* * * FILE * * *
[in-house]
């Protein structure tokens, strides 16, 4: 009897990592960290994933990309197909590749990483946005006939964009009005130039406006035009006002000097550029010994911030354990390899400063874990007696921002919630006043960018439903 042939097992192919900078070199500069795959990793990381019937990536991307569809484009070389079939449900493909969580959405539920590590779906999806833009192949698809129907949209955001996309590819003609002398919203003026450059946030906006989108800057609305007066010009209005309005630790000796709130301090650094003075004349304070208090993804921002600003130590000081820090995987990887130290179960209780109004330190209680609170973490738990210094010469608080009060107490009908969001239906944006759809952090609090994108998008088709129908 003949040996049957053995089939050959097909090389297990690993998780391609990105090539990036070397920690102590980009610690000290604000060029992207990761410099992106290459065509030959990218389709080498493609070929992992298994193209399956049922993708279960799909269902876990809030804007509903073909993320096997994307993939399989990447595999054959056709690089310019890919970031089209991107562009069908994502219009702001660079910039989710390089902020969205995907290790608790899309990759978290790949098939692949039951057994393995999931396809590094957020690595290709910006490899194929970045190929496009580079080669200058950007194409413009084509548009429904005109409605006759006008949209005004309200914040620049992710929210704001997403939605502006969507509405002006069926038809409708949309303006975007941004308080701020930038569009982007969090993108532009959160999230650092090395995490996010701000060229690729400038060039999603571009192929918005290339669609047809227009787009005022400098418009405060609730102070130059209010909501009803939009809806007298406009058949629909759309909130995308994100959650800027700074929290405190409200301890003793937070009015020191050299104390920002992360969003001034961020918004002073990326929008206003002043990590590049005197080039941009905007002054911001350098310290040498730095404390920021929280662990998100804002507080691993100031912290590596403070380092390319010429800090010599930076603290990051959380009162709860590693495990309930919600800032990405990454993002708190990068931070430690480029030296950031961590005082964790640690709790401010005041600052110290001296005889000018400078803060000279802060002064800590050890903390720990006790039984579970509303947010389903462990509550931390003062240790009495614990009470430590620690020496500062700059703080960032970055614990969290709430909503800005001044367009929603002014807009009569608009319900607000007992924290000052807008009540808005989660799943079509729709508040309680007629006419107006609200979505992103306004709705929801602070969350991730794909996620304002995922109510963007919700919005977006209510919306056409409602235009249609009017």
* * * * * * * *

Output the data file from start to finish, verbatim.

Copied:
[in-house]
């Protein structure tokens, strides 16, 4: 009897990592960290994933990309197909590749990483946005006939964009009005130039406006035009006002000097550029010994911030354990390899400063874990007696921002919630006043960018439903 042939097992192919900078070199500069795959990793990381019937990536991307569809484009070389079939449900493909969580959405539920590590779906999806833009192949698809129907949209955001996309590819003609002398919203003026450059946030906006989108800057609305007066010009209005309005630790000796709130301090650094003075004349304070208090993804921002600003130590000081820090995987990887130290179960209780109004330190209680609170973490738990210094010469608080009060107490009908969001239906944006759809952090609090994108998008088709129908 003949040996049957053995089939050959097909090389297990690993998780391609990105090539990036070397920690102590980009610690000290604000060029992207990761410099992106290459065509030959990218389709080498493609070929992992298994193209399956049922993708279960799909269902876990809030804007509903073909993320096997994307993939399989990447595999054959056709690089310019890919970031089209991107562009069908994502219009702001660079910039989710390089902020969205995907290790608790899309990759978290790949098939692949039951057994393995999931396809590094957020690595290709910006490899194929970045190929496009580079080669200058950007194409413009084509548009429904005109409605006759006008949209005004309200914040620049992710929210704001997403939605502006969507509405002006069926038809409708949309303006975007941004308080701020930038569009982007969090993108532009959160999230650092090395995490996010701000060229690729400038060039999603571009192929918005290339669609047809227009787009005022400098418009405060609730102070130059209010909501009803939009809806007298406009058949629909759309909130995308994100959650800027700074929290405190409200301890003793937070009015020191050299104390920002992360969003001034961020918004002073990326929008206003002043990590590049005197080039941009905007002054911001350098310290040498730095404390920021929280662990998100804002507080691993100031912290590596403070380092390319010429800090010599930076603290990051959380009162709860590693495990309930919600800032990405990454993002708190990068931070430690480029030296950031961590005082964790640690709790401010005041600052110290001296005889000018400078803060000279802060002064800590050890903390720990006790039984579970509303947010389903462990509550931390003062240790009495614990009470430590620690020496500062700059703080960032970055614990969290709430909503800005001044367009929603002014807009009569608009319900607000007992924290000052807008009540808005989660799943079509729709508040309680007629006419107006609200979505992103306004709705929801602070969350991730794909996620304002995922109510963007919700919005977006209510919306056409409602235009249609009017």